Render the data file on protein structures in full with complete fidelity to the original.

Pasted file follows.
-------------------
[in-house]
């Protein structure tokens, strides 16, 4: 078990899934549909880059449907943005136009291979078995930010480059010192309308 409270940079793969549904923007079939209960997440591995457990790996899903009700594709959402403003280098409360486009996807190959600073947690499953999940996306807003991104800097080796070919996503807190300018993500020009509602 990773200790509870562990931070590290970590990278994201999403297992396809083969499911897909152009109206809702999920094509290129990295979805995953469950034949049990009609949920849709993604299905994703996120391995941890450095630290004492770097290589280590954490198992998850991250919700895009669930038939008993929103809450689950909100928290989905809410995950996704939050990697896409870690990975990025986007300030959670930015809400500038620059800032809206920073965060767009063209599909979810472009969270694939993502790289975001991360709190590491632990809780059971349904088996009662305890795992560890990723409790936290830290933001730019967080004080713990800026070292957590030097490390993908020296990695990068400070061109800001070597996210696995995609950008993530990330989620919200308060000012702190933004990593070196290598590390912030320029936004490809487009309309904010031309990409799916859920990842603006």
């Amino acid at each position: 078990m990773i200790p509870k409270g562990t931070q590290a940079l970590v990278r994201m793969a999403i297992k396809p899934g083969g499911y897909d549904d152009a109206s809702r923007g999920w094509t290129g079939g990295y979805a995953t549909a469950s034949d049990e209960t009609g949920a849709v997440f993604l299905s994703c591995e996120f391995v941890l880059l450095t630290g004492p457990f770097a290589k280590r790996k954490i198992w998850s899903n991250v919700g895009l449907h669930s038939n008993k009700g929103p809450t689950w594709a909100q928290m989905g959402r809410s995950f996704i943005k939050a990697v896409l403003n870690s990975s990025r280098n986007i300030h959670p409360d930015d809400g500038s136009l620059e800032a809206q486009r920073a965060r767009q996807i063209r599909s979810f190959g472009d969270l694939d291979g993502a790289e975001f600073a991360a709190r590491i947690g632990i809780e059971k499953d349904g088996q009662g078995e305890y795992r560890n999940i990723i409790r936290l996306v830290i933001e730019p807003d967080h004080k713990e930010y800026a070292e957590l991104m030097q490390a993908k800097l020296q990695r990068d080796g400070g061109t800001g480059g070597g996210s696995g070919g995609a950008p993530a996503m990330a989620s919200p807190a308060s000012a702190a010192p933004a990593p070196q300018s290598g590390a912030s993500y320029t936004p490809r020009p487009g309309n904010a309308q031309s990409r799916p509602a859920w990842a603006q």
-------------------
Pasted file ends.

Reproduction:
[in-house]
């Protein structure tokens, strides 16, 4: 078990899934549909880059449907943005136009291979078995930010480059010192309308 409270940079793969549904923007079939209960997440591995457990790996899903009700594709959402403003280098409360486009996807190959600073947690499953999940996306807003991104800097080796070919996503807190300018993500020009509602 990773200790509870562990931070590290970590990278994201999403297992396809083969499911897909152009109206809702999920094509290129990295979805995953469950034949049990009609949920849709993604299905994703996120391995941890450095630290004492770097290589280590954490198992998850991250919700895009669930038939008993929103809450689950909100928290989905809410995950996704939050990697896409870690990975990025986007300030959670930015809400500038620059800032809206920073965060767009063209599909979810472009969270694939993502790289975001991360709190590491632990809780059971349904088996009662305890795992560890990723409790936290830290933001730019967080004080713990800026070292957590030097490390993908020296990695990068400070061109800001070597996210696995995609950008993530990330989620919200308060000012702190933004990593070196290598590390912030320029936004490809487009309309904010031309990409799916859920990842603006």
């Amino acid at each position: 078990m990773i200790p509870k409270g562990t931070q590290a940079l970590v990278r994201m793969a999403i297992k396809p899934g083969g499911y897909d549904d152009a109206s809702r923007g999920w094509t290129g079939g990295y979805a995953t549909a469950s034949d049990e209960t009609g949920a849709v997440f993604l299905s994703c591995e996120f391995v941890l880059l450095t630290g004492p457990f770097a290589k280590r790996k954490i198992w998850s899903n991250v919700g895009l449907h669930s038939n008993k009700g929103p809450t689950w594709a909100q928290m989905g959402r809410s995950f996704i943005k939050a990697v896409l403003n870690s990975s990025r280098n986007i300030h959670p409360d930015d809400g500038s136009l620059e800032a809206q486009r920073a965060r767009q996807i063209r599909s979810f190959g472009d969270l694939d291979g993502a790289e975001f600073a991360a709190r590491i947690g632990i809780e059971k499953d349904g088996q009662g078995e305890y795992r560890n999940i990723i409790r936290l996306v830290i933001e730019p807003d967080h004080k713990e930010y800026a070292e957590l991104m030097q490390a993908k800097l020296q990695r990068d080796g400070g061109t800001g480059g070597g996210s696995g070919g995609a950008p993530a996503m990330a989620s919200p807190a308060s000012a702190a010192p933004a990593p070196q300018s290598g590390a912030s993500y320029t936004p490809r020009p487009g309309n904010a309308q031309s990409r799916p509602a859920w990842a603006q």